However, he added, while he agreed with the court’s findings that same-sex relations were not against the order of nature, and that there should be no discrimination on this basis and that sexual activity was a part of Article 21 guaranteeing right to life and personal liberty, he disagreed with the view that it was also part of free speech. “I think the problem comes when, writing these historical judgments, you get carried away and want to be a part of history and therefore you go a step further. So whereas these three reasonings I fairly agree with, the fourth one I completely disagree with — that it’s also a part of free speech.”

Justifying this, the Union minister said, “I think it is a little excessive and the consequences of that may not be on decriminalisation. Free speech is an entirely different campaign. It can be restrained only on reasons of sovereignty, security, public order and so on. And, mind you these, because there is a tendency to keep on creating new fundamental rights every day. So when you convert this into a fundamental right and say it’s free speech, then how do you restrain any form of sexual activity, homosexual or bisexual, in a school hostel, in a prison, on an Army frontier. And unless in a subsequent view it’s clarified, that court observation which was not necessary for the purpose (of) deciding this case, I think is something which requires further debate.”

On the Supreme Court judgment regarding Section 497 of the IPC, which punished only a man for adultery, he said, “the section itself was very, very badly worded” and was “rightly quashed”. But again, Jaitley did not favour the court saying it was only a “matrimonial offence”, a private wrong and not a public wrong, and wondered if the logic could then be extended to bigamy and polygamy too. “… then it would be a wholly anti-woman judgment,” he said.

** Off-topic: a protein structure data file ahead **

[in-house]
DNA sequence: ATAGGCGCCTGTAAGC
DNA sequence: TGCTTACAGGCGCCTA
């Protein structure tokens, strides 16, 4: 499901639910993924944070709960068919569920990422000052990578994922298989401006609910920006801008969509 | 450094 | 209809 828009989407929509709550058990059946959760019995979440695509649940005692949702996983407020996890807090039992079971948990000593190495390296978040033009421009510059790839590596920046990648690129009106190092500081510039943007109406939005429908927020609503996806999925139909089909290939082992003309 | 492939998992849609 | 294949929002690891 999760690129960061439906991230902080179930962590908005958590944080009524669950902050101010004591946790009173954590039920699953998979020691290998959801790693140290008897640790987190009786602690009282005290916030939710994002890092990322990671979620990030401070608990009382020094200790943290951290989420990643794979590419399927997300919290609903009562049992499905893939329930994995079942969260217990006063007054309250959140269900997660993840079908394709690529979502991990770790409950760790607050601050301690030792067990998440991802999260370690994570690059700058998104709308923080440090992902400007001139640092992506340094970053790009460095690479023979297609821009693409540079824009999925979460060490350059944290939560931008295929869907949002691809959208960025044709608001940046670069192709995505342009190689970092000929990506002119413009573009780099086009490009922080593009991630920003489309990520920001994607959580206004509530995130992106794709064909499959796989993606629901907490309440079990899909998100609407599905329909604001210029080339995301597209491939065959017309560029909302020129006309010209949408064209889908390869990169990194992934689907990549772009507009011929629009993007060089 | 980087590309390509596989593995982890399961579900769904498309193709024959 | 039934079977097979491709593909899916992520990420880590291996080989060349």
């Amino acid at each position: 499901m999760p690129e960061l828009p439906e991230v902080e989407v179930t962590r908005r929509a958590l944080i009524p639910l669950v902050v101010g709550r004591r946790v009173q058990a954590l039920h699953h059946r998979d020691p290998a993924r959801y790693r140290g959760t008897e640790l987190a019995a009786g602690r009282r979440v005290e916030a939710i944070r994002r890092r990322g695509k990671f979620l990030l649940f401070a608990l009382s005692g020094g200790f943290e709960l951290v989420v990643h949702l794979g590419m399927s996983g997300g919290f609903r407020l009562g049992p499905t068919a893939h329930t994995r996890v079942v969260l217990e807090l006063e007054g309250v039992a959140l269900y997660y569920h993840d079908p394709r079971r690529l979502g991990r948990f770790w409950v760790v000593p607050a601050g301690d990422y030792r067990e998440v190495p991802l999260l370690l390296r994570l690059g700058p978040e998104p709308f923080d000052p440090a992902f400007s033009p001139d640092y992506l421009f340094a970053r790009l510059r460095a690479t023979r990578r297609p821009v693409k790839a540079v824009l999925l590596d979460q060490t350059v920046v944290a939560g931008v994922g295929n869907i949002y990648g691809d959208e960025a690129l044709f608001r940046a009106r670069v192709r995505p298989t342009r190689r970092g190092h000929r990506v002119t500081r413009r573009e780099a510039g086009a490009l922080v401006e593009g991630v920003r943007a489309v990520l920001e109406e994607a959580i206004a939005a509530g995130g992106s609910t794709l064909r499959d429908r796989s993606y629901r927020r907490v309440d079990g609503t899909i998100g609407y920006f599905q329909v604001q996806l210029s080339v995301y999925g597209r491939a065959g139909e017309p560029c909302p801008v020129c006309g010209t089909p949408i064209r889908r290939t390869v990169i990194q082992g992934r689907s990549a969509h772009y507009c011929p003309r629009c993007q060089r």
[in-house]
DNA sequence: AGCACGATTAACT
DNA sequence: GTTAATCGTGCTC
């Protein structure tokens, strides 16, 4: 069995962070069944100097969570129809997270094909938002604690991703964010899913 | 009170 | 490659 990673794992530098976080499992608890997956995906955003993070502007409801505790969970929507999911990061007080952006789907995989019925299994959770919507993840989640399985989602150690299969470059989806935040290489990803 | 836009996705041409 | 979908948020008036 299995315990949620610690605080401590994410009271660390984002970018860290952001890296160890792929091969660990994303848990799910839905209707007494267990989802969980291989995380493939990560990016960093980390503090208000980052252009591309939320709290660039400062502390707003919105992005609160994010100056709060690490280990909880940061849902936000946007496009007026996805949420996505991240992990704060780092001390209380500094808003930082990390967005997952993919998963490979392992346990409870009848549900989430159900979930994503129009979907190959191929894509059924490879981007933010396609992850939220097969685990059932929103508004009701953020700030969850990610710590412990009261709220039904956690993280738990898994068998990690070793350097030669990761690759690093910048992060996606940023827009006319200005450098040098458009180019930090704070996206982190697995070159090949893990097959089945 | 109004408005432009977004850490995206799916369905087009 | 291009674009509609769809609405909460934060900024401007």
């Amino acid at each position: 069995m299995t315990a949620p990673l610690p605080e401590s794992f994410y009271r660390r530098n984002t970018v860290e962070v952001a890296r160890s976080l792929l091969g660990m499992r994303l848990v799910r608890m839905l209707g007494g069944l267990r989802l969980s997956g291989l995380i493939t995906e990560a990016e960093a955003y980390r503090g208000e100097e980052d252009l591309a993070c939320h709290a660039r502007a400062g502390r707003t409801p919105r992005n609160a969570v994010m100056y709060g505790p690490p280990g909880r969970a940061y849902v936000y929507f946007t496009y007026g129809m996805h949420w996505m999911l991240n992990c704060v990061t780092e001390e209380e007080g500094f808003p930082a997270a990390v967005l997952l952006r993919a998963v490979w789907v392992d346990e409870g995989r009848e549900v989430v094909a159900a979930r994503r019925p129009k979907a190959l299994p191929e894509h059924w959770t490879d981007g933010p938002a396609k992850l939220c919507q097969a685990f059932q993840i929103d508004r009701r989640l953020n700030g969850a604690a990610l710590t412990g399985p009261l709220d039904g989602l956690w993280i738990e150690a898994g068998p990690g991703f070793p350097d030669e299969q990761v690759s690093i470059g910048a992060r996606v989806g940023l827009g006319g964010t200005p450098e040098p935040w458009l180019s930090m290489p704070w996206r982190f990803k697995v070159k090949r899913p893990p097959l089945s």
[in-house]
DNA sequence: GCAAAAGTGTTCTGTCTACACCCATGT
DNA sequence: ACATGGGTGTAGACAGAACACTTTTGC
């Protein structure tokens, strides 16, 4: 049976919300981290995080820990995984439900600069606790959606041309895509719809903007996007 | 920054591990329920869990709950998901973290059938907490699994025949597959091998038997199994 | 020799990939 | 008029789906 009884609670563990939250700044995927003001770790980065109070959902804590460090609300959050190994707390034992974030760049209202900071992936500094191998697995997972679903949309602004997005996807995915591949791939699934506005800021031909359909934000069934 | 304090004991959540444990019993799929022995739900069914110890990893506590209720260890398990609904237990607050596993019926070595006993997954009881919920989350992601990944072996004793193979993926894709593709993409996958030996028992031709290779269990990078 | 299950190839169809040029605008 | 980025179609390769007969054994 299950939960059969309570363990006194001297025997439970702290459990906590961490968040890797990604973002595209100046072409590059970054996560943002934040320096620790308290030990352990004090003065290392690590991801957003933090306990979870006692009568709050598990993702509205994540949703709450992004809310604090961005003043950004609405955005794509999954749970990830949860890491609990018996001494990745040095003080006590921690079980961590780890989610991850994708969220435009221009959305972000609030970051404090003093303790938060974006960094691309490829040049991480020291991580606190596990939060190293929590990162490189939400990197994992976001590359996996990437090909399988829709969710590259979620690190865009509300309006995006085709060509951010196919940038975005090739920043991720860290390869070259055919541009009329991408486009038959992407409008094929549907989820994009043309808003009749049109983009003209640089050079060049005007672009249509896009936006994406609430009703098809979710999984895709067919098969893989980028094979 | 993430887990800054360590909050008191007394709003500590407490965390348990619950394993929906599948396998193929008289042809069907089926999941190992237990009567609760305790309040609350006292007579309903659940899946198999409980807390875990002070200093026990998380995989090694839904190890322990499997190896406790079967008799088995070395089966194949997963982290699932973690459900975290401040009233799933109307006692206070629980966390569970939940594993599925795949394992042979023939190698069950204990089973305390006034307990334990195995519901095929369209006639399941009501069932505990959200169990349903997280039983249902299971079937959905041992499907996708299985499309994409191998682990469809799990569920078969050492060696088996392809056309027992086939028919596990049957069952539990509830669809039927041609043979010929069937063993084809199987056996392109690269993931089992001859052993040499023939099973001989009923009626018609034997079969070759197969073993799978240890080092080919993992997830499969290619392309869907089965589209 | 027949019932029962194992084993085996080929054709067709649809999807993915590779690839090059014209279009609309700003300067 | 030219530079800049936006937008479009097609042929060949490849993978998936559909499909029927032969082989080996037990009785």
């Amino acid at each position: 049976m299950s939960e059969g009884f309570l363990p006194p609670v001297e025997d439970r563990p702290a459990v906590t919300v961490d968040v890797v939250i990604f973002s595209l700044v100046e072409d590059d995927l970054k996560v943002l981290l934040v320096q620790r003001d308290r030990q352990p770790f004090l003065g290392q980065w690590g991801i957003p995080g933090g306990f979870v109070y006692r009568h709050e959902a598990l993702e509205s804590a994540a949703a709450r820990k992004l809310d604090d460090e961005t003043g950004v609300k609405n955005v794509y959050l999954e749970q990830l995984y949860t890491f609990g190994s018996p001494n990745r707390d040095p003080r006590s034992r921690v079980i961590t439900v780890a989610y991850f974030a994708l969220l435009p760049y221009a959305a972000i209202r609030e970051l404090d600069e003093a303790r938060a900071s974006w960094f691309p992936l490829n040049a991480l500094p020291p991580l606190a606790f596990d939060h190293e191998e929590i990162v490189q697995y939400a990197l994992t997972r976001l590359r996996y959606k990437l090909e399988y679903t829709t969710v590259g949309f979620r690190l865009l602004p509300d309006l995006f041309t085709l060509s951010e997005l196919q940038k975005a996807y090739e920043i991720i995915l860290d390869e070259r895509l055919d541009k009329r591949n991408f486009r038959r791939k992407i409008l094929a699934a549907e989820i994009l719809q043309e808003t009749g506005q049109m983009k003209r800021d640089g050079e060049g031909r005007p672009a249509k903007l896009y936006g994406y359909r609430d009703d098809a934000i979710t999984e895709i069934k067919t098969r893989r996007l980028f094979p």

Jaitley added, “Such views may apparently appear progressive, so I’m not in dispute that the section needed to be quashed… the latter view may find a reference in some western journals very favourably… but it may end up converting the Indian family system into a western family system. Where the fragility of marriage as an institution itself may increase. And therefore you would probably require to debate that second part of the observation, which again was not necessary for the purpose of deciding this case…. (The court) should have stuck to the legal issue of discussing that section and quashing it.”



Arguing further, Jaitley said, “It’s an observation also of serious consequences to, say, well you have a complaint about your spouse’s adultery, then divorce is the only remedy. That doesn’t leave a scope for the legislature to pre amend, because where divorce is the only remedy in the West, you have sharing of property in the event of divorce, you have a social security system of the State. Here, where women in gainful employment are very few still, you can actually say if your remedy is only divorce, you are driving her to destitution.”

Jaitley also aired his differences over the Sabarimala temple case verdict, saying if the court had decided to be progressive, it must apply it uniformly to all religions and not be selective. “If you read the majority opinion, it gives an argument which is progressive, and says however we leave it for the future generations in an appropriate case to decide… So if you are willing to proclaim, you must be willing to strike. And you must not only be willing to strike at one target, you must be wiling to uniformly strike.”



Commenting on the minority view by Justice Indu Malhotra, he said, “Alternatively, you take the minority view, because the minority view has its own logic because the minority view then says that religion is not something or practices are not something that can be tested on the basis of rationality, logic, science, and if you extend that logic to constitutionality, because a lot of it is based on centuries-old belief… you keep away from all. But if you decide to enter that field, then it can’t be a restrictive entry.”